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Combustible Material

The final installment of Fast/Forward brings the conducted improvisations of an avant-garde big band.


However, "Richmond's most adventurous contemporary performance series," as it's billed by the museum, will end this year. The series has fallen to the axe of "serious" state budget cuts that called for changes at the museum "well beyond trimming and tightening," according to John Ravenal, curator of modern and contemporary art. Ravenal calls the disappearance of Fast/Forward a "hiatus": "We know we want a live performance series to be a part of the museum's future," he says.

This Saturday, for the last Fast/Forward concert Burnt Sugar/The Arkestra Chamber will perform what many people indeed call music. Burnt Sugar is a dozen-odd acoustic and electric musicians led by guitarist Greg Tate in "conducted improvisation." Inspired by Miles Davis' "Bitches Brew" recordings, in which Davis experimented with electronic texturing and studio postproduction as a compositional tool, Burnt Sugar quotes from Hendrix, Monk, Chaka Khan as the group musically converses with the spirits of jazz and hip-hop.

Conducted improvisation — "conduction" as it was named by Butch Morris, who developed a system of leading large improvisatory groups — is a way of coordinating the efforts of many individuals, all generally playing without printed music.

As Burnt Sugar's leader, Tate may direct tempo and rhythm changes, play different sections of the orchestra against each other, or specify other musicians to join a soloist. "I give room for soloists to navigate their own courses, extemporize for long flights of fancy, or I can build something that's more melodic in intent," says Tate.

What is planned ahead varies with any given piece or performance. "We have set pieces, things that are arranged. … but what may change is interpretation and nuance," Tate explains. "At the other end are pieces that are developed onstage — or a combination of these methods. I may give the vocalist lyrics to a song, but the music may be completely original that night. Maybe a piece will take an intergalactic tour from the bass line."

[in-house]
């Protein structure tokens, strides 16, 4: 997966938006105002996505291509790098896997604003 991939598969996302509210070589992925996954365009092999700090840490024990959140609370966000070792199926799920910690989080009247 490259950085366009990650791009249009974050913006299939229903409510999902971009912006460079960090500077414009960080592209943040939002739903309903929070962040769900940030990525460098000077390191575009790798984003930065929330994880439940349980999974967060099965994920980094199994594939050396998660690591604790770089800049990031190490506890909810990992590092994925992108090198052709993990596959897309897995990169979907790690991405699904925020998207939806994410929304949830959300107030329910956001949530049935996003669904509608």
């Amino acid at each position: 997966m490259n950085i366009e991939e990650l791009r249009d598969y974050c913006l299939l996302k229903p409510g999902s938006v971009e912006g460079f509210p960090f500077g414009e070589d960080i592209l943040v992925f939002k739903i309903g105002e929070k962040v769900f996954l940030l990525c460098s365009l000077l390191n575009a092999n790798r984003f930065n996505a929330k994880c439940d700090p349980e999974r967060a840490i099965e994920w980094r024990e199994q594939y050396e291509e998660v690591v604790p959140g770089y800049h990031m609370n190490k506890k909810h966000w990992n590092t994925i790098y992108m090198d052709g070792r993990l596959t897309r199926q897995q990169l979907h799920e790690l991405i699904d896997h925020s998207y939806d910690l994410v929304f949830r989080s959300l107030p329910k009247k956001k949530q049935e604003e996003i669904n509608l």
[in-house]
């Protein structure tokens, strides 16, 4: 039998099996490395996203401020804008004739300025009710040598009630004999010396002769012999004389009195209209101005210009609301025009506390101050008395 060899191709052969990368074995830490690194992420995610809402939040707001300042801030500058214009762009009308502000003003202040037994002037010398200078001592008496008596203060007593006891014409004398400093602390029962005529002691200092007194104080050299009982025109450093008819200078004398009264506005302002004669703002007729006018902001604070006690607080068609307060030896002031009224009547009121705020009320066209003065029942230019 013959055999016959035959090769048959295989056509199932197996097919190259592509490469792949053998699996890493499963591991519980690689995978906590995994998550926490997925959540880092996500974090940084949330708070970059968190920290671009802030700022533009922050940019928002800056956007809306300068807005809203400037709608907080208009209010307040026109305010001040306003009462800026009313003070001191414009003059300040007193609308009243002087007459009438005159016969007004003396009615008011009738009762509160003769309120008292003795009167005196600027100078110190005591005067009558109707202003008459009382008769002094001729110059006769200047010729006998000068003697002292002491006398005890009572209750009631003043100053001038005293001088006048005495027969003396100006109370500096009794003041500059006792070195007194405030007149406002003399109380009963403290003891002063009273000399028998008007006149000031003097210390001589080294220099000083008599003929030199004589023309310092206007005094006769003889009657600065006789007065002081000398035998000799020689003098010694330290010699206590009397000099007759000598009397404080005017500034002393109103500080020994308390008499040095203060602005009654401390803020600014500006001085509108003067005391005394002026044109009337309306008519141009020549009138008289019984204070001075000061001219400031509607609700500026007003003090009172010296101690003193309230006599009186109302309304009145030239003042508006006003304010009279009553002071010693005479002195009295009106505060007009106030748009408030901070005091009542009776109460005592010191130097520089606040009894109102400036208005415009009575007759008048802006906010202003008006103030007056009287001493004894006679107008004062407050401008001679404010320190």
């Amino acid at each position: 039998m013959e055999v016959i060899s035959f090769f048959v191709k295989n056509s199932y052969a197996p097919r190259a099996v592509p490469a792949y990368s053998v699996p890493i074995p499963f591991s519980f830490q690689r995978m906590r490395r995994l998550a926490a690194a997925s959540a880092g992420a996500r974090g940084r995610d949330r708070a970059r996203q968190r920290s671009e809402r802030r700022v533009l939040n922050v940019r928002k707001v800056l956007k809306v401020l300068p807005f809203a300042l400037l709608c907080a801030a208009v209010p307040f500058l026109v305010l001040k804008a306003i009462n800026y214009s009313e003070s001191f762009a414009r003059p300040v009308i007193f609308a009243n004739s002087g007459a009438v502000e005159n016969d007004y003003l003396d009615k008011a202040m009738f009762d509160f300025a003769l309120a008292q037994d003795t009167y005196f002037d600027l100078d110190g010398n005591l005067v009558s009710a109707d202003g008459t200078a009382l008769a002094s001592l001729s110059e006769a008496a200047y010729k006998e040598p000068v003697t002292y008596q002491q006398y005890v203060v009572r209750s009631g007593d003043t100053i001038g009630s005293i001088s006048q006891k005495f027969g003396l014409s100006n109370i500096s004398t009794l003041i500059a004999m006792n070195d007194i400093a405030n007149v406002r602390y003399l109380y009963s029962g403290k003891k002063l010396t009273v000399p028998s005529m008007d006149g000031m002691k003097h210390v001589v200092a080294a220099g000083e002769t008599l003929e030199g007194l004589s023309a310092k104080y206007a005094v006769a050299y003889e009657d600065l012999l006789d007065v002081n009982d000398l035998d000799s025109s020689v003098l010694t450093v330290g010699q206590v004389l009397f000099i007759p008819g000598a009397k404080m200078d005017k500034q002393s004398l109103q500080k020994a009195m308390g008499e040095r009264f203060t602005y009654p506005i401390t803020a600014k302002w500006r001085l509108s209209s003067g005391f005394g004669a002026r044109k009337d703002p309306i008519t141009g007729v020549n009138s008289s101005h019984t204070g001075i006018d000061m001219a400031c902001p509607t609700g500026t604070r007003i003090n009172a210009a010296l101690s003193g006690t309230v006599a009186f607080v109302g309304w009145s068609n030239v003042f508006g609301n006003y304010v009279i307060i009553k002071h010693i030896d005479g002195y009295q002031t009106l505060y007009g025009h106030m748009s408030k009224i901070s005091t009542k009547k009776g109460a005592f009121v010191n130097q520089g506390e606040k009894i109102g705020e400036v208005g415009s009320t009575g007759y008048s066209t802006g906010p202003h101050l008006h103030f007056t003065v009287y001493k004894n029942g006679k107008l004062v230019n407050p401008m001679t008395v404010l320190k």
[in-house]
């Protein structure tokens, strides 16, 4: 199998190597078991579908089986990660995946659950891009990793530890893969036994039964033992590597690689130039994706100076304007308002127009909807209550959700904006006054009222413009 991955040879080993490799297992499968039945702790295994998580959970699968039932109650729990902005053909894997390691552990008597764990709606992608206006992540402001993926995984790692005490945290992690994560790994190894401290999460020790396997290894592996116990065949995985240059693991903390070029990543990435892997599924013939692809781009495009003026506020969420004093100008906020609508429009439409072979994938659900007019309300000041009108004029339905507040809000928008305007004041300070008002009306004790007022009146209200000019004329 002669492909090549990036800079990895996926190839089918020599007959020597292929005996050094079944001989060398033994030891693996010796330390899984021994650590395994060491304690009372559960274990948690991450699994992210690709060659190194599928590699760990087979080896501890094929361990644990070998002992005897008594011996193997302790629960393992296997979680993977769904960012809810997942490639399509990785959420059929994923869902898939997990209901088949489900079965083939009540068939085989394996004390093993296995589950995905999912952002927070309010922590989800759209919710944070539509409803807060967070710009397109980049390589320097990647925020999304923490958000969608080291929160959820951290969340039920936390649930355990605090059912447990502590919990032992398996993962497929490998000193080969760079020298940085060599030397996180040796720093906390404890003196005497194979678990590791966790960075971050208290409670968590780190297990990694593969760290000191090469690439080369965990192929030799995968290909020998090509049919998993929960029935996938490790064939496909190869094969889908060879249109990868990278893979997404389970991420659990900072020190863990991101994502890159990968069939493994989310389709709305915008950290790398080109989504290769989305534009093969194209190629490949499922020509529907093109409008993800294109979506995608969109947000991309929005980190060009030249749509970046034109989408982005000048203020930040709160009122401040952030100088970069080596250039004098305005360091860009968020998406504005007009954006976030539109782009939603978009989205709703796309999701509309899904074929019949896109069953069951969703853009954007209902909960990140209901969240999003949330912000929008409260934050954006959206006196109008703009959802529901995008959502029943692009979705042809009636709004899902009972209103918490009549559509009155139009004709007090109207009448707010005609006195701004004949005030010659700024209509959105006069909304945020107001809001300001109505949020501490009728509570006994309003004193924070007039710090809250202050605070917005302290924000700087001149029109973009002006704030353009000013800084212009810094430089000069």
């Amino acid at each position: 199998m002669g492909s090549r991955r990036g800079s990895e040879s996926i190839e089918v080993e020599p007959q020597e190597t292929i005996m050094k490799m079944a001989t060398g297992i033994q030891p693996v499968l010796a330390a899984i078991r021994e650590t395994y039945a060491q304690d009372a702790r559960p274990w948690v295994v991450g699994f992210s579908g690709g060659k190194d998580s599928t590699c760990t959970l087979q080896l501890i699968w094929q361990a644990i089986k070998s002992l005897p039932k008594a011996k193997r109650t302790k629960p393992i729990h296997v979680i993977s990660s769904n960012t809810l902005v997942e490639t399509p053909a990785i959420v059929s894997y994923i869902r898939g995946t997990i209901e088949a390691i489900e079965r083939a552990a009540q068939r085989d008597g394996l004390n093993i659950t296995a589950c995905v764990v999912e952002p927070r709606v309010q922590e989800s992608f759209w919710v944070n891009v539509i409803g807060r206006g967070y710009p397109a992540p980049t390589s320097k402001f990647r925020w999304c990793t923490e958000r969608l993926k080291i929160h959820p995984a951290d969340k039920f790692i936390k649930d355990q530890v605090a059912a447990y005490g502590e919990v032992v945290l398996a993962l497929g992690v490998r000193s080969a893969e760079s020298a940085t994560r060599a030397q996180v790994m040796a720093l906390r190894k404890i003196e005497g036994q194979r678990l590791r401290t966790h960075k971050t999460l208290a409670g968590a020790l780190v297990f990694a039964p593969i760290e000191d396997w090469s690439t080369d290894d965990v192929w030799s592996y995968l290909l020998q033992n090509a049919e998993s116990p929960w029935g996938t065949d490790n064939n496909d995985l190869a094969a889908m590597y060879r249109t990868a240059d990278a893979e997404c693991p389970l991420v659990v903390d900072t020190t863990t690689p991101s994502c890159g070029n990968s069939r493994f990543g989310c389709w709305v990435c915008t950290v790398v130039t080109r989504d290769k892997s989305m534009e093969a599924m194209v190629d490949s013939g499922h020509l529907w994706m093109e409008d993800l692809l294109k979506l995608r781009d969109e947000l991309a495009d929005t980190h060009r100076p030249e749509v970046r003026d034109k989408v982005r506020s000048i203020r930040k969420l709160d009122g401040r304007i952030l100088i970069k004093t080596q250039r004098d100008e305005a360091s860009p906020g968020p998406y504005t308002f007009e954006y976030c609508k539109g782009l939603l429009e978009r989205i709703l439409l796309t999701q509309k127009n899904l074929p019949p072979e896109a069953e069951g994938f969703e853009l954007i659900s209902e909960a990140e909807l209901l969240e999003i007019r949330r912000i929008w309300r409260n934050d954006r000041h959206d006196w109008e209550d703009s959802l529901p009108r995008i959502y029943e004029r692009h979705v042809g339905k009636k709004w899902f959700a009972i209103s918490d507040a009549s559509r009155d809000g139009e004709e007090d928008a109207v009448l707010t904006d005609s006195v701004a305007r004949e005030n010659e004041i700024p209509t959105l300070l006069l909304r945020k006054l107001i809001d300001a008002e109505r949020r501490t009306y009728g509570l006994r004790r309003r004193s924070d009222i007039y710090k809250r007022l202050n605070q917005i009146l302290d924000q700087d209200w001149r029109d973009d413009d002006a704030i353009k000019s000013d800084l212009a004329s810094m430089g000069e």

This type of performance requires each band member to know the others' talents, personalities and dreams. Tate describes a recording session during the making of "Blood on the Leaf," their first CD: "Everyone was really listening and focused; everyone breathed in a collective way." After a four-hour session, they more or less had the album.

In live performance, Burnt Sugar can adjust its improvisation to jive with the audience, according to Tate. "There's a way in which the collective personality of the room influences the band," he says. "What I've always loved about big bands is the whole concept of bringing an audience into the total music experience. You can reference any genre that people are familiar with in the course of a set. You can give them a range of emotional experience."

For Tate, it's about love. "My impetus is primal. I say, 'Let's hear three great guitar players stretch out,'" he declares. "I always long to hear more, to develop some of their more extreme ideas over a longer period of time." Tate calls the music the band makes together "combustible material." Burnt Sugar's second album, a three-CD set titled "That Depends on What You Know," gives room for the musicians' passion to blaze. Confident, versatile work on the bass helps shape the emotion and the music into something like a narrative. Listening to Burnt Sugar, you can imagine a story emerging among characters represented by the different instruments, or you can slip into a groove and let the music bypass the explanatory brain.

The members of Burnt Sugar, says Tate, want to communicate "in that basic pop way, but everyone is a staunch radical on their instrument." Tate points out that Miles Davis and others who inspired Burnt Sugar were popular artists but also innovators and experimenters.

If the Virginia Museum has chosen to end a series that brought to town some of the biggest names in progressive performance because their state funding decreased, maybe it's time for more private donors to discover their innovative and experimental side. In the meantime, Richmonders can consider how we will continue to generously define "music." S

Burnt Sugar/The Arkestra Chamber will lead a free workshop to discuss and demonstrate their creative process and answer questions. Saturday, 1:00 p.m. Performance is Saturday, 8:00 p.m. $15-$18. 340-1405.

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